UNITED STATES DISTRICT COURT SOUTHERN DISTRICT OF NEW YORK
January 13, 1956
UNITED STATES of America, Plaintiff,
Eve B. PAHMER and Eva Pahmer, Defendants
The opinion of the court was delivered by: DAWSON
These cross-motions for summary judgment raise the issue as to whether a suicide note left by a person insured under the National Service Life Insurance Act, 38 U.S.C.A. 802(g) is sufficient to constitute a change of beneficiary under the policy.
The action is one of interpleader brought by the government to determine who is entitled to be considered as the beneficiary of the policy. The defendants are, respectively, Eve B. Pahmer, the widow, and Eva Pahmer, the mother, of Dr. Marcel Pahmer, the insured. Both defendants have moved for summary judgment. As there are no facts in dispute, and all parties so concede, the matter is one which properly may be determined on this motion, pursuant to Rule 56 of the Rules of Civil Procedure, 28 U.S.C.A.
The following facts appear to exist without substantial controversy:
1. Marcel Pahmer, who had been in the military service, became insured under a policy of National Life Insurance, effective November 1, 1943, in the principal amount of $ 10,000.
2. The insured named his wife Eve B. Pahmer as beneficiary, and his minor son John as contingent beneficiary.
3. Several years prior to his death, the insured and his wife had become estranged and had separated. In 1950, the insured moved to Florida and there commenced a divorce proceeding against his wife. After hearings, a Referee found adversely to the insured. The Referee's findings were the subject of motions pending at the time of insured's decease.
4. During the night of February 10, 1951, the insured took his life by poison in his mother's apartment in New York City.
5. Found with the insured's body was a sealed envelope with the inscription: 'My last will and testament -- to be opened only by my mother.' Inside the envelope was a four-page handwritten statement which read, in part, as follows:
'This is my last will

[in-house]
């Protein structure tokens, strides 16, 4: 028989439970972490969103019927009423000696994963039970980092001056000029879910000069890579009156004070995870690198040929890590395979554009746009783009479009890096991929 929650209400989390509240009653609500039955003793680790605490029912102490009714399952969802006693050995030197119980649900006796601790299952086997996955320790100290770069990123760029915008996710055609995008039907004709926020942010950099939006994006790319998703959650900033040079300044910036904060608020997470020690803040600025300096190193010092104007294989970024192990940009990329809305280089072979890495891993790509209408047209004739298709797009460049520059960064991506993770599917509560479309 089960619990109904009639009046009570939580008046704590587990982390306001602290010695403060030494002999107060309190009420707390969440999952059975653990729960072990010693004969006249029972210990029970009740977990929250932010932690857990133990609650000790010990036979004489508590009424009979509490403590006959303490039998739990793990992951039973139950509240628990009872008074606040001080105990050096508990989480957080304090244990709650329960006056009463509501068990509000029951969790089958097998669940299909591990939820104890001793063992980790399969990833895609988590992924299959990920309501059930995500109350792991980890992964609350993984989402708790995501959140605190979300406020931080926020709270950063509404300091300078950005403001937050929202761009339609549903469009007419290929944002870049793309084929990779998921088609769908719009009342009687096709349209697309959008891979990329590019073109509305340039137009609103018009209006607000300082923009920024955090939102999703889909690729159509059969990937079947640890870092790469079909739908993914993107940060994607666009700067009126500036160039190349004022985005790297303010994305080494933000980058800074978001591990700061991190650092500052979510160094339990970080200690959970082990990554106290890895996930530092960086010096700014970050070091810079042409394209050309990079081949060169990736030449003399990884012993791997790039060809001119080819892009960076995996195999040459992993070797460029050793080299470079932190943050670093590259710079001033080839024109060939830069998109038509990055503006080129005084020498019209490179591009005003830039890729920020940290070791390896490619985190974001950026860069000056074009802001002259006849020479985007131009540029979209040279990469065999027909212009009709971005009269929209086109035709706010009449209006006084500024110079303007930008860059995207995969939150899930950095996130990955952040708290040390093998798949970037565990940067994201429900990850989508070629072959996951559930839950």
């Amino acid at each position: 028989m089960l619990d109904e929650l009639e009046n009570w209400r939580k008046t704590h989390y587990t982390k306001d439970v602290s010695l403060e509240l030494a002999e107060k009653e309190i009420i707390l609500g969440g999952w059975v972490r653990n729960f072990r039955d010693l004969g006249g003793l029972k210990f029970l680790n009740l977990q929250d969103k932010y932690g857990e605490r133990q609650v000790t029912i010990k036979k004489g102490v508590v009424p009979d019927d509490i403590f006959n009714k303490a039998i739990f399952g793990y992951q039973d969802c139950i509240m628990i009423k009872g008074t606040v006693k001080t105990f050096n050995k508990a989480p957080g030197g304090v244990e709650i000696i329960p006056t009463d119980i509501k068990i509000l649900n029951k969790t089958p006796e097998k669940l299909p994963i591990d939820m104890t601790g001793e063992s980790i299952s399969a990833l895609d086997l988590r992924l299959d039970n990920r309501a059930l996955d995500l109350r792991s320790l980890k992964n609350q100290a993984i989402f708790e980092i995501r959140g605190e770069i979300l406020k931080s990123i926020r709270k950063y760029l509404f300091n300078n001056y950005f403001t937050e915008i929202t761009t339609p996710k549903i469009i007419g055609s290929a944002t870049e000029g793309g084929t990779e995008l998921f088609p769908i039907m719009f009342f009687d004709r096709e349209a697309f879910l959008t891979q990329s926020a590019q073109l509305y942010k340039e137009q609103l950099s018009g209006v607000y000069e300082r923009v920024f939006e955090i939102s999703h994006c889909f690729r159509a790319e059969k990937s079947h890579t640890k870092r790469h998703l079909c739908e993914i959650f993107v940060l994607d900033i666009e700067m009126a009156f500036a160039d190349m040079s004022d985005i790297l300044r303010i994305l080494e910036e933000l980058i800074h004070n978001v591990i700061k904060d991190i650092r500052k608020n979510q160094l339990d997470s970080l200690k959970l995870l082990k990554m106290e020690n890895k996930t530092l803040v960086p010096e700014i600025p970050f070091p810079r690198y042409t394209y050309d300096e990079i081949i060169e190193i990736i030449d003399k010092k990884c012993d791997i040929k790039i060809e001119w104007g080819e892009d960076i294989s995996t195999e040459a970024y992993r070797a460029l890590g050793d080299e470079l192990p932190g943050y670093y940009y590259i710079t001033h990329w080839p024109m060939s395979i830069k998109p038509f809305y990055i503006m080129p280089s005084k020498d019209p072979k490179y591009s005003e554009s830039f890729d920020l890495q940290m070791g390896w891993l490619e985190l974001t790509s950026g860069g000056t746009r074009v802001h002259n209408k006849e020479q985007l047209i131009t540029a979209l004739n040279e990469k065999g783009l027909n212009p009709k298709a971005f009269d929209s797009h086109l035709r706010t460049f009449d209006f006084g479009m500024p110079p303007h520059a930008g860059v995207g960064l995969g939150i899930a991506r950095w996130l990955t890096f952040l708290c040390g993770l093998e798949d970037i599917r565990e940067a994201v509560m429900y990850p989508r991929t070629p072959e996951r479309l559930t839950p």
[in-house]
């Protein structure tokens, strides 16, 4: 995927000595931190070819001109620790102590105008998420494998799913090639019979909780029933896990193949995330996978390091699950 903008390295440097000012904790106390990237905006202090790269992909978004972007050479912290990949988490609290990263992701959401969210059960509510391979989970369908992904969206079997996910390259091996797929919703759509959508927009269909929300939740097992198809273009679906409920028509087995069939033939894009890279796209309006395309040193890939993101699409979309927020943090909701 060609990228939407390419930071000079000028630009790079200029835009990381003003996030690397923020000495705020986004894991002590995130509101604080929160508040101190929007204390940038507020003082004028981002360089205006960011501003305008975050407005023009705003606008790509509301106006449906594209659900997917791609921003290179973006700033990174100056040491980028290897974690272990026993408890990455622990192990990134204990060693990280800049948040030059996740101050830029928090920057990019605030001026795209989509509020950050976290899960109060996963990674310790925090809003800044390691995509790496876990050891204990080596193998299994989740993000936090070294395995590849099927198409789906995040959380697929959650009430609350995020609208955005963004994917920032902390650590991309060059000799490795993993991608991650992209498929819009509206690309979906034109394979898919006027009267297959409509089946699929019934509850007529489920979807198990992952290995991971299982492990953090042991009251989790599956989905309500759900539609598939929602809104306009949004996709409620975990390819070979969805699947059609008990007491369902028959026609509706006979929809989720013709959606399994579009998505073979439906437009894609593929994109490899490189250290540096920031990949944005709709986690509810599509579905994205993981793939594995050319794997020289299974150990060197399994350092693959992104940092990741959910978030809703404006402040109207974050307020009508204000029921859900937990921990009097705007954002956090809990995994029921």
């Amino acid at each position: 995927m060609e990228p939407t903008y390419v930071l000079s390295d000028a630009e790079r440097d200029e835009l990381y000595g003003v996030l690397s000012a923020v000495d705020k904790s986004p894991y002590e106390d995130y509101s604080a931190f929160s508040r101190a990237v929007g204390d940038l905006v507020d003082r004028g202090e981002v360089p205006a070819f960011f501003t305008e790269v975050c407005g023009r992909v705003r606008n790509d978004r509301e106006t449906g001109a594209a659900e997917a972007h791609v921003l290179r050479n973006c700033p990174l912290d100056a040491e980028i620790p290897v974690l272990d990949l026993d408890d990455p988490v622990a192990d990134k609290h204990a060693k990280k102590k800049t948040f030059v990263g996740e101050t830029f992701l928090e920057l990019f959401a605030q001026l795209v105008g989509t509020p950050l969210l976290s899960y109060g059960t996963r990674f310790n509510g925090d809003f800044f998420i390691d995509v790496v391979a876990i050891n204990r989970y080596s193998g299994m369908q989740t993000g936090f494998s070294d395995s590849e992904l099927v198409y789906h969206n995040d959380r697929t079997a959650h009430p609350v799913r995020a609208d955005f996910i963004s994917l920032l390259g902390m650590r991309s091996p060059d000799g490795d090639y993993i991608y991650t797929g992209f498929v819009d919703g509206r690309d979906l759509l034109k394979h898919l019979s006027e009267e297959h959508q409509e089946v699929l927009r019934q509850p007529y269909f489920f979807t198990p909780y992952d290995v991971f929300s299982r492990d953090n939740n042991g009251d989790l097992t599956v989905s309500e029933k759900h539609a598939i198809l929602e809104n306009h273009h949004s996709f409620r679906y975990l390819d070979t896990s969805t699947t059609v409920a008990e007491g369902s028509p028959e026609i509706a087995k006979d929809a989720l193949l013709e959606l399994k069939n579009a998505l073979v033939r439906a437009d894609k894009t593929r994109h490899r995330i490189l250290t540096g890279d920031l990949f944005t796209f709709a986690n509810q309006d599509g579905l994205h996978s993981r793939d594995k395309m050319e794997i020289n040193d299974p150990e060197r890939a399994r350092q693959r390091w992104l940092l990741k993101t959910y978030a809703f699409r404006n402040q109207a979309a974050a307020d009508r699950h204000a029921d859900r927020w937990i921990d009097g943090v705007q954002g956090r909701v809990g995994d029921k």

'Feb. 10, 1951
'I, undersigned, Marcel Pahmer, sound of body and mind, hereby declare the following to be my last will: and irrevocably request it be followed in its entirety:
'1. I leave to my mother, Eva Pahmer, 28 E. 95th Str, N.Y.C. and bequeath upon her the totality of my belongings for her to dispose at her will.
'2. In case my Life Insurance is payed off after my death, the totality of it is to go to my mother, above named, for her to own and dispose of at her will, after collecting it in full.
'3. In case a portion is set aside automatically by law to my hated ex-wife, she is not to use it under any pretext or cause, but to set it aside exclusively for my son, Johnny Pahmer, now aged 11 y.
'4. Whatever, in case this is so, my hated-ex wife, whom I have divorced purposely and irrevocably, is able to extort from my Life Insurance is not to be destined to her, but to be put in escrow and set aside for the use of my son, Johnny Pahmer, when and not before his 18th birthday.
'10. I also instruct my mother to prepare a 'dossier' concerning the beastly doings and writings of my hated ex-wife, by means of the papers she will find, so that she (my mother) or her successors will show to my son when he reaches the age of 18 y. who killed his father and what monster bore him to life.'
The issue in this case is whether the aforesaid document constituted a change of beneficiary from the wife to the mother under the statutes and regulations regulating change of beneficiaries of National Service Life Insurance.
While the regulations provide that 'a change of beneficiary to be effective must be made by notice in writing signed by the insured and forwarded to the Veterans' Administration', the cases are clear that this provision is for the protection of the government, and compliance therewith is not essential in determining the rights of adverse claimants where payment has not been made by the government.